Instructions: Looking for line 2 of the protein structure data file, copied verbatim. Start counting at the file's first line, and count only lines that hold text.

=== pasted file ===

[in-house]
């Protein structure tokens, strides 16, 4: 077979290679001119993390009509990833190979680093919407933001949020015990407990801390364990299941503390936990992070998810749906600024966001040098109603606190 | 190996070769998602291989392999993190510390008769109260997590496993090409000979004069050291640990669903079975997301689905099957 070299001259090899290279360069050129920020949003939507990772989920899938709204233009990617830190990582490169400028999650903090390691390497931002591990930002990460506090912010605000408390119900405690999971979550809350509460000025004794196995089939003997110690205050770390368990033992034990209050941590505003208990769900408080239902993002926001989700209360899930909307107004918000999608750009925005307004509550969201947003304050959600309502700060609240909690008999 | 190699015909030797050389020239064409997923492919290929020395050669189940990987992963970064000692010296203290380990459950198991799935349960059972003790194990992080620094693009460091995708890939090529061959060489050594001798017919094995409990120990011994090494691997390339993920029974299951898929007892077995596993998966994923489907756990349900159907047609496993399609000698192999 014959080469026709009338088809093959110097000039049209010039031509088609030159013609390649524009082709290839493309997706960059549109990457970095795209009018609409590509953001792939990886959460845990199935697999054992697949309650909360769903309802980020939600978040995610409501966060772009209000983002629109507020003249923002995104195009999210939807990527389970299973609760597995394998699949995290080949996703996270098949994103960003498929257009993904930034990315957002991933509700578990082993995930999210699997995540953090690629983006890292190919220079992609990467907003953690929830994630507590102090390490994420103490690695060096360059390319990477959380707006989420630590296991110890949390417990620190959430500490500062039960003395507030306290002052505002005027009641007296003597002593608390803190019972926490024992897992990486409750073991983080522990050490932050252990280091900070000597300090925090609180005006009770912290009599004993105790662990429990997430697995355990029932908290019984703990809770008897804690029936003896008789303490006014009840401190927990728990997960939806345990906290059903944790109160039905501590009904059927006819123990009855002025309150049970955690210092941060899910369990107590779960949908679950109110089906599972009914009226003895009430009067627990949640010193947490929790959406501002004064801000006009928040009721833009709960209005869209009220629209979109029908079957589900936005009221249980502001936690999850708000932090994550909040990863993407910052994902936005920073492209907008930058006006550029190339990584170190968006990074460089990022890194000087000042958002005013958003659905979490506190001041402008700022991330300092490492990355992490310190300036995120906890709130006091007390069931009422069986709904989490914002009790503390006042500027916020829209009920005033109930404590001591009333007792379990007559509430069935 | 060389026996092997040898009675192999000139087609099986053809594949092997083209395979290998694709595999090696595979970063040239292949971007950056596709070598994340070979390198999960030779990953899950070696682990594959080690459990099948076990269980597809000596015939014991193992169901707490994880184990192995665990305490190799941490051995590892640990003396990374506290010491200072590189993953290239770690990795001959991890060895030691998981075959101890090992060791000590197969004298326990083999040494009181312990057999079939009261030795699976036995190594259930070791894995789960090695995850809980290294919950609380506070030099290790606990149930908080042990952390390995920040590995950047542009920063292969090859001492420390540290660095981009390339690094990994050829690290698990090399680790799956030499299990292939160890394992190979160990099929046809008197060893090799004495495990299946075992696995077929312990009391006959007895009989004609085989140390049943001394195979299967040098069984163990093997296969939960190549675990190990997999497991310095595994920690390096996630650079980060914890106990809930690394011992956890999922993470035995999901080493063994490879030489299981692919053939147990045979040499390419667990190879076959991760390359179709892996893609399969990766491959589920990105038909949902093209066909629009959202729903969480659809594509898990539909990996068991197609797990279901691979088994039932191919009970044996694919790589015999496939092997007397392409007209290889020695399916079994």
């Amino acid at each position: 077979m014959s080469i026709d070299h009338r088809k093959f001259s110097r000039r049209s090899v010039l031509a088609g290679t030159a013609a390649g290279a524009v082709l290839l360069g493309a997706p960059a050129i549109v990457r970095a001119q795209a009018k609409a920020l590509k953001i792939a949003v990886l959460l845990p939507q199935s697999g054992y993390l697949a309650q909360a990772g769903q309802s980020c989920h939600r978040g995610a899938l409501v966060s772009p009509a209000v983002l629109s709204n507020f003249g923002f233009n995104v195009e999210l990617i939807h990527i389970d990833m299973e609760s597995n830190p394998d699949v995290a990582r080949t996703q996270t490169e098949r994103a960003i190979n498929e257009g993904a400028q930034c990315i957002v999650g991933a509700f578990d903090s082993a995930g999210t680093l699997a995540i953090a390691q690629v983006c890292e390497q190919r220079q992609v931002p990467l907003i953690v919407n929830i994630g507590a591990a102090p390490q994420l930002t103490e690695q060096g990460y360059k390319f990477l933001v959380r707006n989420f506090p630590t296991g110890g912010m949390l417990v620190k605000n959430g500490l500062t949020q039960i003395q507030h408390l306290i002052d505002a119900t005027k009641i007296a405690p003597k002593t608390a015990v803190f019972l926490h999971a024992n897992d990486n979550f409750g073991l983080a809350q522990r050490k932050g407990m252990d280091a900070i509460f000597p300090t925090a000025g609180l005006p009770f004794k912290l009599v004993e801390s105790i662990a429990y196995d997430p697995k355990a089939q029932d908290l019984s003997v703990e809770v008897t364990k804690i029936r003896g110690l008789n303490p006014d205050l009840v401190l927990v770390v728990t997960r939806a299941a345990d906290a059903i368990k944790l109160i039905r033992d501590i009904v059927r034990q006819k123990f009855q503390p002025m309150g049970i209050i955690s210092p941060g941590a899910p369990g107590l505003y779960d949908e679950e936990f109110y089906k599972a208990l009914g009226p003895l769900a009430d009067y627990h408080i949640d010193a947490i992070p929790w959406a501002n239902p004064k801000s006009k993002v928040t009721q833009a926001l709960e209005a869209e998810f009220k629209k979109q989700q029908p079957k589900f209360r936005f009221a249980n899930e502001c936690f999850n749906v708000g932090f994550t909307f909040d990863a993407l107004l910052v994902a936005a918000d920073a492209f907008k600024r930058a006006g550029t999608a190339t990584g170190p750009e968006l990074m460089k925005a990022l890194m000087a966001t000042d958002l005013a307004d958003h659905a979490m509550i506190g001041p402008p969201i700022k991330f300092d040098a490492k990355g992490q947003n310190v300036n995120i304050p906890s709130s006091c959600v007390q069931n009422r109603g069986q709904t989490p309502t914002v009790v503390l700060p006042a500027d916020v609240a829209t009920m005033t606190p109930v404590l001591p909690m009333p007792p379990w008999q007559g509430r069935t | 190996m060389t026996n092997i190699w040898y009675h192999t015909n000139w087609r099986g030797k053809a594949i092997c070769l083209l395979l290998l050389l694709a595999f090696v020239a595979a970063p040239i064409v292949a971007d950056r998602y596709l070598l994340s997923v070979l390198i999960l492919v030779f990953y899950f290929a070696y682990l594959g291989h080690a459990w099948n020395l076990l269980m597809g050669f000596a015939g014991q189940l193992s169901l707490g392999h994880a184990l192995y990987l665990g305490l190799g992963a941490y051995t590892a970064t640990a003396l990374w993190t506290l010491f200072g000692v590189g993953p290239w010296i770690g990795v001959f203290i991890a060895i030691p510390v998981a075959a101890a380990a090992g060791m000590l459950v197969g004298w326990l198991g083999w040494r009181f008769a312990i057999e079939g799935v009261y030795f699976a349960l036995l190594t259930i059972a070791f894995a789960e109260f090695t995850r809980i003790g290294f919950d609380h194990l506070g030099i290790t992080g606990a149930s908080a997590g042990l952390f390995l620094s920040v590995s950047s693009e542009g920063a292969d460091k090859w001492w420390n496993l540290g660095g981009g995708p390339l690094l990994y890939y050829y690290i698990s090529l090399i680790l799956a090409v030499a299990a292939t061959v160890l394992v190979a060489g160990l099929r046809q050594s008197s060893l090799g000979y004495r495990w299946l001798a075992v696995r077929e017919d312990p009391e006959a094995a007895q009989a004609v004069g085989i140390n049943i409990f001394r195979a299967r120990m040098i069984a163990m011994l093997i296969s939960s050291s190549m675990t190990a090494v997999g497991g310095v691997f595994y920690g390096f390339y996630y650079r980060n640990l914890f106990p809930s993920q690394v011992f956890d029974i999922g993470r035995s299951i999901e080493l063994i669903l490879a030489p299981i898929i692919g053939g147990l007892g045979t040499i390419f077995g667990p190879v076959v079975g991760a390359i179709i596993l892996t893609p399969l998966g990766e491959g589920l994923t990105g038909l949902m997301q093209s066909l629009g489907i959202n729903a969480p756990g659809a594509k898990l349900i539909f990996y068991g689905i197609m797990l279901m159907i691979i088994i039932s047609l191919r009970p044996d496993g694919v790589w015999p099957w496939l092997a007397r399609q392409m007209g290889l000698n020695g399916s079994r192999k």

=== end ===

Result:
């Protein structure tokens, strides 16, 4: 077979290679001119993390009509990833190979680093919407933001949020015990407990801390364990299941503390936990992070998810749906600024966001040098109603606190 | 190996070769998602291989392999993190510390008769109260997590496993090409000979004069050291640990669903079975997301689905099957 070299001259090899290279360069050129920020949003939507990772989920899938709204233009990617830190990582490169400028999650903090390691390497931002591990930002990460506090912010605000408390119900405690999971979550809350509460000025004794196995089939003997110690205050770390368990033992034990209050941590505003208990769900408080239902993002926001989700209360899930909307107004918000999608750009925005307004509550969201947003304050959600309502700060609240909690008999 | 190699015909030797050389020239064409997923492919290929020395050669189940990987992963970064000692010296203290380990459950198991799935349960059972003790194990992080620094693009460091995708890939090529061959060489050594001798017919094995409990120990011994090494691997390339993920029974299951898929007892077995596993998966994923489907756990349900159907047609496993399609000698192999 014959080469026709009338088809093959110097000039049209010039031509088609030159013609390649524009082709290839493309997706960059549109990457970095795209009018609409590509953001792939990886959460845990199935697999054992697949309650909360769903309802980020939600978040995610409501966060772009209000983002629109507020003249923002995104195009999210939807990527389970299973609760597995394998699949995290080949996703996270098949994103960003498929257009993904930034990315957002991933509700578990082993995930999210699997995540953090690629983006890292190919220079992609990467907003953690929830994630507590102090390490994420103490690695060096360059390319990477959380707006989420630590296991110890949390417990620190959430500490500062039960003395507030306290002052505002005027009641007296003597002593608390803190019972926490024992897992990486409750073991983080522990050490932050252990280091900070000597300090925090609180005006009770912290009599004993105790662990429990997430697995355990029932908290019984703990809770008897804690029936003896008789303490006014009840401190927990728990997960939806345990906290059903944790109160039905501590009904059927006819123990009855002025309150049970955690210092941060899910369990107590779960949908679950109110089906599972009914009226003895009430009067627990949640010193947490929790959406501002004064801000006009928040009721833009709960209005869209009220629209979109029908079957589900936005009221249980502001936690999850708000932090994550909040990863993407910052994902936005920073492209907008930058006006550029190339990584170190968006990074460089990022890194000087000042958002005013958003659905979490506190001041402008700022991330300092490492990355992490310190300036995120906890709130006091007390069931009422069986709904989490914002009790503390006042500027916020829209009920005033109930404590001591009333007792379990007559509430069935 | 060389026996092997040898009675192999000139087609099986053809594949092997083209395979290998694709595999090696595979970063040239292949971007950056596709070598994340070979390198999960030779990953899950070696682990594959080690459990099948076990269980597809000596015939014991193992169901707490994880184990192995665990305490190799941490051995590892640990003396990374506290010491200072590189993953290239770690990795001959991890060895030691998981075959101890090992060791000590197969004298326990083999040494009181312990057999079939009261030795699976036995190594259930070791894995789960090695995850809980290294919950609380506070030099290790606990149930908080042990952390390995920040590995950047542009920063292969090859001492420390540290660095981009390339690094990994050829690290698990090399680790799956030499299990292939160890394992190979160990099929046809008197060893090799004495495990299946075992696995077929312990009391006959007895009989004609085989140390049943001394195979299967040098069984163990093997296969939960190549675990190990997999497991310095595994920690390096996630650079980060914890106990809930690394011992956890999922993470035995999901080493063994490879030489299981692919053939147990045979040499390419667990190879076959991760390359179709892996893609399969990766491959589920990105038909949902093209066909629009959202729903969480659809594509898990539909990996068991197609797990279901691979088994039932191919009970044996694919790589015999496939092997007397392409007209290889020695399916079994």